Battle of Valenciennes (1656)
|Battle of Valenciennes|
|Part of the Franco-Spanish War|
The siege of Valenciennes
|Commanders and leaders|
|Vicomte de Turenne
Maréchal La Ferté (POW)
|Juan José de Austria
Prince of Condé
|30,000 soldiers||20,000 soldiers|
|Casualties and losses|
|7,000 dead or wounded
|500 dead or wounded|
The Battle of Valenciennes (16 July, 1656) was fought between the Spanish troops commanded by Don Juan José de Austria against the French troops under Marshal Henri de la Tour d'Auvergne, Vicomte de Turenne, in the outskirts of the town in the Spanish Netherlands, during the Franco-Spanish War. It was the worst of only a few defeats that the French Marshal Vicomte de Turenne suffered in his long career campaigning and is regarded as Spain's last great victory of the 17th century.
On 18 May 1656 the French troops, commanded by Henri de la Tour d'Auvergne, Vicomte de Turenne began to close in and surround the fortified town of Valenciennes which was defended by a Spanish garrison under the command of Francisco de Meneses. The well organised siege began to exhaust the defenders. Towards the end of June, Don Juan José de Austria, the governor of the Spanish Netherlands, took the decision to come to the aid of Valenciennes as its situation was becoming unsustainable.
The French army, consisting of 115 cavalry divisions and 31 of infantry, was divided into a further 2 divisions on each side of the river Scheldt, one of which was under the command of Turenne and the other, under Henri de La Ferté-Senneterre, with the communication problems that this caused.
On the night of 15 July just as the fortress was about to surrender, the Spanish army arrived consisting of 81 squadrons of cavalry and 27 of infantry. Don Juan's army dug in about a league from the enemy, preparing to launch an offensive. Four attacks were organised:
- The Spanish and Irish infantry commanded by Don Juan José de Austria and the Marquis of Caracena.
- The nations under the command of the Prince of Ligne, the General leading the cavalry.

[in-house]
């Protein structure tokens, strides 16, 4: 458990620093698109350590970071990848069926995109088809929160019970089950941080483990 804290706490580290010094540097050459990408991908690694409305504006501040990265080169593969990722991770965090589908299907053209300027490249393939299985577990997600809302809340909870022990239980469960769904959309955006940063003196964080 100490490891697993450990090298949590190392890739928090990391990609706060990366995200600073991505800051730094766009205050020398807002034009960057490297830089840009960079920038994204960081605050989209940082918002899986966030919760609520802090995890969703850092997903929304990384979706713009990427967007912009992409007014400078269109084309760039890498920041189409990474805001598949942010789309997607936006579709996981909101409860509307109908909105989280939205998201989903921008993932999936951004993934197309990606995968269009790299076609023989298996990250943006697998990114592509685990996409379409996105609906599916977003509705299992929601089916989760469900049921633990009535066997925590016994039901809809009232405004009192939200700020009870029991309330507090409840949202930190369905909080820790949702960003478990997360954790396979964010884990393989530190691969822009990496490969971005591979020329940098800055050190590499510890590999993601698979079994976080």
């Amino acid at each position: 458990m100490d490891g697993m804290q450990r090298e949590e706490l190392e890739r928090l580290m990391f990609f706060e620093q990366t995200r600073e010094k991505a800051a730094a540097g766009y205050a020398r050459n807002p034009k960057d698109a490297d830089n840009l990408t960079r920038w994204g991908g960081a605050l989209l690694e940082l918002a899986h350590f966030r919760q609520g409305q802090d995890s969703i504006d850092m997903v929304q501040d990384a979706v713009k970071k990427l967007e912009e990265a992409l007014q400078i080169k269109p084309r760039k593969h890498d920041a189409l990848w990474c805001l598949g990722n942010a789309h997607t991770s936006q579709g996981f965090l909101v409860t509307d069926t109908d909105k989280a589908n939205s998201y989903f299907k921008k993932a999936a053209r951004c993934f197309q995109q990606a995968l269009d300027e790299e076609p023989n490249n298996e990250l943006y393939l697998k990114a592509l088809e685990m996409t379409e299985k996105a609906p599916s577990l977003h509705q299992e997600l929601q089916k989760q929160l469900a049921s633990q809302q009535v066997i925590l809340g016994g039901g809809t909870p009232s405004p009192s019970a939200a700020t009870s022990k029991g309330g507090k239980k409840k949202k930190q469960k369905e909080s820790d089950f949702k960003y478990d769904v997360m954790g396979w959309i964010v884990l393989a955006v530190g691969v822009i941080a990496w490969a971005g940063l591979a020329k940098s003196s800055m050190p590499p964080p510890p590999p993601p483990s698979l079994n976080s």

- Condé's troops including himself and the Duke of Württemberg.
- The new army which would be led by the Count of Marsin.
Condé came down on Marshal's section with such vigour it surprised and destroyed the French resistance. Don Juan José de Austria stood out due to his brave action, unleashing his might on the French quarters. Turenne then repelled a false attack from the Spanish on his quarters, and went to the aid of Maréchal La Ferté but it was in vain, so he felt obliged to retreat as far as Quesnoy, where he reorganised his forces.
The Spanish captured 400 French officers including Maréchal La Ferté, lieutenant of Turenne and a further 4,000 soldiers (while French sources reduce these figures to 77 officers and 1,200 soldiers) including their belongings and provisions, including an assault train consisting of 50 cannons and all the correspondence of the French command with their court, which allowed the extent of their forces to be known. As for La Ferté's division only 2,000 managed to escape after tossing their arms and making a run for it in total disarray.
The victory at Valenciennes lifted the French siege and contributed greatly to lifting the morale of the Spanish tercios, producing "one of those thunderous achievements that Spain came up with in better days."
However, Turenne had the presence of mind not to allow the French forces to be intimidated by the defeat. His rapid regrouping and redeployment of his forces prevented the Spanish from gaining a decisive advantage on the front.
For the Spanish, the great victory at Valenciennes proved counterproductive. Emboldened by the success, the Habsburg court at Madrid refused to compromise with French demands but Spanish forces were stretched to their limit despite the great victory. The war dragged on until 1659, when the Spanish government finally signed the Treaty of the Pyrenees, which, with the loss of Dunkirk and nearby areas, was less favourable than would have been possible after the battle of Valenciennes.
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